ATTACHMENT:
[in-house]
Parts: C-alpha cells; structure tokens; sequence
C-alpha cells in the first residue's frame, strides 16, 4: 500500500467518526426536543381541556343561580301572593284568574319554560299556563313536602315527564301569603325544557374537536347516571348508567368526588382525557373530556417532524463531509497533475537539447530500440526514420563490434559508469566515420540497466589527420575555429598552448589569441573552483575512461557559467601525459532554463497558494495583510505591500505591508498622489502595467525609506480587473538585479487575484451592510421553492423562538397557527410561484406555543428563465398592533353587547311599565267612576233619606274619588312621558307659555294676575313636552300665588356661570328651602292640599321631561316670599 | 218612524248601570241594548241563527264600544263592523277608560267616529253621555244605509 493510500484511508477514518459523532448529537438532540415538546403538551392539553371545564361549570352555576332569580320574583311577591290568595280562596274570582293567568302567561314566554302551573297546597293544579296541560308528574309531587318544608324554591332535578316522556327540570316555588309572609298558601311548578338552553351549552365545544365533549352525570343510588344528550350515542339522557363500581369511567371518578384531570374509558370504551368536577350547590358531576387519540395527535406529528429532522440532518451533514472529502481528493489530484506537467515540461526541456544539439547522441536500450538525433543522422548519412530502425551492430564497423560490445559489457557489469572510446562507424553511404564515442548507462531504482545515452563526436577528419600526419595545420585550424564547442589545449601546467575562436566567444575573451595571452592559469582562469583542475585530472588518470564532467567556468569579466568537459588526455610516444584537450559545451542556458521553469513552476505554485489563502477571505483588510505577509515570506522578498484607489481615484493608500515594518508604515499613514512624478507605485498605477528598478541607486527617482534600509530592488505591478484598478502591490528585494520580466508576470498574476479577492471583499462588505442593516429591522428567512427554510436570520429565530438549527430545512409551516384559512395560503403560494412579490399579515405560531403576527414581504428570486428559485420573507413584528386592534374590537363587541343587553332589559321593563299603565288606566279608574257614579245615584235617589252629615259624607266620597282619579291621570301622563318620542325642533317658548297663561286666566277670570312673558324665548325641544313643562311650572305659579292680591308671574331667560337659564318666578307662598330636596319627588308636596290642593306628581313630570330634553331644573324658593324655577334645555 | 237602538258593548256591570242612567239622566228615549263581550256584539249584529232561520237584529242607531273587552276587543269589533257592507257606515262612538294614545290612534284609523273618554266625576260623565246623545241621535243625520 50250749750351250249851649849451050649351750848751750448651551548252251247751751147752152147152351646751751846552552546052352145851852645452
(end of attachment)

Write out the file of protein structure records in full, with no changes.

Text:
[in-house]
Parts: C-alpha cells; structure tokens; sequence
C-alpha cells in the first residue's frame, strides 16, 4: 500500500467518526426536543381541556343561580301572593284568574319554560299556563313536602315527564301569603325544557374537536347516571348508567368526588382525557373530556417532524463531509497533475537539447530500440526514420563490434559508469566515420540497466589527420575555429598552448589569441573552483575512461557559467601525459532554463497558494495583510505591500505591508498622489502595467525609506480587473538585479487575484451592510421553492423562538397557527410561484406555543428563465398592533353587547311599565267612576233619606274619588312621558307659555294676575313636552300665588356661570328651602292640599321631561316670599 | 218612524248601570241594548241563527264600544263592523277608560267616529253621555244605509 493510500484511508477514518459523532448529537438532540415538546403538551392539553371545564361549570352555576332569580320574583311577591290568595280562596274570582293567568302567561314566554302551573297546597293544579296541560308528574309531587318544608324554591332535578316522556327540570316555588309572609298558601311548578338552553351549552365545544365533549352525570343510588344528550350515542339522557363500581369511567371518578384531570374509558370504551368536577350547590358531576387519540395527535406529528429532522440532518451533514472529502481528493489530484506537467515540461526541456544539439547522441536500450538525433543522422548519412530502425551492430564497423560490445559489457557489469572510446562507424553511404564515442548507462531504482545515452563526436577528419600526419595545420585550424564547442589545449601546467575562436566567444575573451595571452592559469582562469583542475585530472588518470564532467567556468569579466568537459588526455610516444584537450559545451542556458521553469513552476505554485489563502477571505483588510505577509515570506522578498484607489481615484493608500515594518508604515499613514512624478507605485498605477528598478541607486527617482534600509530592488505591478484598478502591490528585494520580466508576470498574476479577492471583499462588505442593516429591522428567512427554510436570520429565530438549527430545512409551516384559512395560503403560494412579490399579515405560531403576527414581504428570486428559485420573507413584528386592534374590537363587541343587553332589559321593563299603565288606566279608574257614579245615584235617589252629615259624607266620597282619579291621570301622563318620542325642533317658548297663561286666566277670570312673558324665548325641544313643562311650572305659579292680591308671574331667560337659564318666578307662598330636596319627588308636596290642593306628581313630570330634553331644573324658593324655577334645555 | 237602538258593548256591570242612567239622566228615549263581550256584539249584529232561520237584529242607531273587552276587543269589533257592507257606515262612538294614545290612534284609523273618554266625576260623565246623545241621535243625520 50250749750351250249851649849451050649351750848751750448651551548252251247751751147752152147152351646751751846552552546052352145851852645452